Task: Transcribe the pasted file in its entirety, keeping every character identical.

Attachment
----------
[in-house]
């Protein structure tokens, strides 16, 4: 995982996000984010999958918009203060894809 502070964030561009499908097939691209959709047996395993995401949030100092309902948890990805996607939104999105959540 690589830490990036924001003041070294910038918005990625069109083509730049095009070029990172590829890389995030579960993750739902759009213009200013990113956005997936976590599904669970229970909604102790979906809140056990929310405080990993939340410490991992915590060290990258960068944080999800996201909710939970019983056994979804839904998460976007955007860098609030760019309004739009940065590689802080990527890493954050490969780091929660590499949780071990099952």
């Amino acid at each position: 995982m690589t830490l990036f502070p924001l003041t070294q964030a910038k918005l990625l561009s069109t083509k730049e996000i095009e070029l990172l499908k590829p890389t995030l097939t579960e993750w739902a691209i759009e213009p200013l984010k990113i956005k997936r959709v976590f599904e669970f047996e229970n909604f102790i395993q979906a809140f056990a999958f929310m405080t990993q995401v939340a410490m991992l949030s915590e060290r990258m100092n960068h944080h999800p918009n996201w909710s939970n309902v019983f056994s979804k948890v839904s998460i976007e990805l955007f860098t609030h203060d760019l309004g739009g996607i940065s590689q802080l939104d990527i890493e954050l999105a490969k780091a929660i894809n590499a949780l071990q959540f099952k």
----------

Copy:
[in-house]
């Protein structure tokens, strides 16, 4: 995982996000984010999958918009203060894809 502070964030561009499908097939691209959709047996395993995401949030100092309902948890990805996607939104999105959540 690589830490990036924001003041070294910038918005990625069109083509730049095009070029990172590829890389995030579960993750739902759009213009200013990113956005997936976590599904669970229970909604102790979906809140056990929310405080990993939340410490991992915590060290990258960068944080999800996201909710939970019983056994979804839904998460976007955007860098609030760019309004739009940065590689802080990527890493954050490969780091929660590499949780071990099952």
């Amino acid at each position: 995982m690589t830490l990036f502070p924001l003041t070294q964030a910038k918005l990625l561009s069109t083509k730049e996000i095009e070029l990172l499908k590829p890389t995030l097939t579960e993750w739902a691209i759009e213009p200013l984010k990113i956005k997936r959709v976590f599904e669970f047996e229970n909604f102790i395993q979906a809140f056990a999958f929310m405080t990993q995401v939340a410490m991992l949030s915590e060290r990258m100092n960068h944080h999800p918009n996201w909710s939970n309902v019983f056994s979804k948890v839904s998460i976007e990805l955007f860098t609030h203060d760019l309004g739009g996607i940065s590689q802080l939104d990527i890493e954050l999105a490969k780091a929660i894809n590499a949780l071990q959540f099952k």